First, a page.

Let's talk: Your Honor
Three episodes into Your Honor and I can feel myself tense with anxiety as this new thriller unfolds on Sky Atlantic. This 10-part series premiered on Showtime in the US in December and the story follows New Orleans judge Michael Desiato (Bryan Cranston), as he overturns his life to protect his son Adam (Hunter Doohan) from conviction following a devastating hit -and-run accident.
From the first episode, you quickly realise that this is not going to be a comfortable watch. The horrific opener sees Desiato’s son Adam involved in a road collision with a young motorcyclist, brought on by Adam’s asthma attack. This captivating scene builds dramatically from his initial encounter with a gang when leaving a small memoriam to his Mother in the neighbourhood, all the way to through to his confession to his father. As the Desiatos head to the police station to confess, you start to see where the show could be heading. That’s until Michael spots the victim’s parents at the station receiving the news of their son’s death. The Baxters, we later learn from Michael, are the most notorious organised crime family in the city. It’s from here the story really begins.
The irony of the title of this programme is not lost on its audience. A respected judge referred to as “your honor” by his convicted suspects, then attempts to cover up a crime by playing the system he’s so intrinsically a part of. He uses his knowledge of how the system will be used to uncover the crime, to paper over the cracks, dismiss any evidence and seemingly go to any lengths to protect his son. Cranston is nothing short of magnificent in this series. For someone as well-known as he is, his immersion into the straight-talking Desiato is utterly absorbing. He plays it with such conviction, it’s almost frightening. You can’t help but marvel at his methods of removing evidence of Adam’s involvement. He strikes the balance of garnering empathy with the loss of his wife, and then astonishment in a notable scene at the gas station to remove the CCTV of Adam from that day. He’s a magnetic performer and no doubt a huge draw for the viewers. There’s a strong supporting cast including notable performances from Hope Davis as the ruthless Gina Baxter and Hunter Doohan as the troubled Adam.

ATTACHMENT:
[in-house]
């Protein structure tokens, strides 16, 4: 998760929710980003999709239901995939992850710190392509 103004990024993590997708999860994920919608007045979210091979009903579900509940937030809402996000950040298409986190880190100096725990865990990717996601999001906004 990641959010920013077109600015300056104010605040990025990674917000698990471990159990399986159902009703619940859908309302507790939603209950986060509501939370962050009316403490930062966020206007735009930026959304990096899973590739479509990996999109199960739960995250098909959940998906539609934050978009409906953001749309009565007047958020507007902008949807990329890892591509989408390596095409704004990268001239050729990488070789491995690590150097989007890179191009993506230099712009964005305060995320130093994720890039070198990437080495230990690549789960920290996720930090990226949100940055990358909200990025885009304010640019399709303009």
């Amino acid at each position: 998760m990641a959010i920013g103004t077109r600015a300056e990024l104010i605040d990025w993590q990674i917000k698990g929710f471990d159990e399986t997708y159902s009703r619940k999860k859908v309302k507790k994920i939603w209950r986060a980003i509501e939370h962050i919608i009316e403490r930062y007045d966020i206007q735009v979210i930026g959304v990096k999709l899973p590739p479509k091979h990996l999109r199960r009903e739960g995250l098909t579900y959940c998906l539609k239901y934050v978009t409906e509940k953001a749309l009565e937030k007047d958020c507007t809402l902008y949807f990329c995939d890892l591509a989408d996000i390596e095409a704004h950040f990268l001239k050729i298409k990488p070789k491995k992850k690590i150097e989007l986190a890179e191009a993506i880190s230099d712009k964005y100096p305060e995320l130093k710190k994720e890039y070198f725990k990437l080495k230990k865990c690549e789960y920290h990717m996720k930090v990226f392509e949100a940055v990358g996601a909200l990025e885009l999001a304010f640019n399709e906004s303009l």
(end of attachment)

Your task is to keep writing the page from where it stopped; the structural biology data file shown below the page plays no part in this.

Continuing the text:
There is a moral bankruptcy evident throughout the first few episodes. Michael’s best friend, the charismatic Charlie running to be Mayor, assists in getting rid of Adam’s car and blackmailing another teenager to plead guilty. The power of the Baxter family themselves , with their wealth enabling cooperation of the police. And in a lesser but still significant form, Frannie, Adam’s teacher who’s he engaged in a secret relationship with. All of this adds to the general uneasiness when watching. Captivating yet anxiety-inducing.
It sparks a thought as to where should the viewers empathy lie in this series. It’s morally ambiguous start left me almost feeling guilty to have compassion for Michael and Adam. It presents a dilemma that as a viewer you end up pondering long after watching. You don’t condone, but do you understand? If you were faced with that decision knowing that the truth would likely kill your son anyway, would you be able to frame another person to protect your family?
We’re then promptly faced with the consequences of that decision as we meet Kofi Jones, the teenager orchestrated to take the fall for Adam’s crime. He’s an easy target, a young black man raised in the “wrong side of town”. Less questions will be asked for his involvement and as we see from the role of the police in this series, intimidation will force compliance when you have so few options to turn to.
A seeming standard for serial drama this present age, all 10 episodes are available to watch straight away. I’m all for a boxset binge but after watching the first three episodes back to back, I now feel in need of a break to gather my thoughts. There’s so much at play in this series; morality, racism, police corruption, it almost feels too soon to lock in an opinion. There’s been some critic comparison to Cranston’s former hit series Breaking Bad, similarly about a man who turns to crime to secure his family’s future. I’m yet to see Breaking Bad (I know I’m an outcast) so I’m not tied to make a comparison, but when you’ve had a hit in the same genre, an attempt to replicate always seems to fall short, mainly due to the multitude of media and fan comparisons.
The cinematography of the show suitably matches the sombre theme of the plotline. Dark rooms and sparse neighbourhoods leave a sense of emptiness, perhaps reflecting the lack of morality in the characters we meet. There’s a beautiful use of music in the third episode featuring a bombastic internal monologue of Adam in the photography studio to Joy Division’s, Love Will Tear Us Apart. It gives lift to an otherwise unsettling atmosphere.
Three episodes in and I’m starting to wonder how many twists and turns will take place to bring it to its supposed climax in episode 10. There is a sense of inevitability with Adam and his struggle to keep his dark secret. We see him already confess to Frankie towards the end of episode 3, so with another person in on the cover up only time will tell how the truth will unravel. It’s an intense watch, but with a plot bursting with threads, it leaves you intrigued enough to watch more.
All 10 episodes of Your Honor are available to watch on Sky Go.
Article contributed to The Custard TV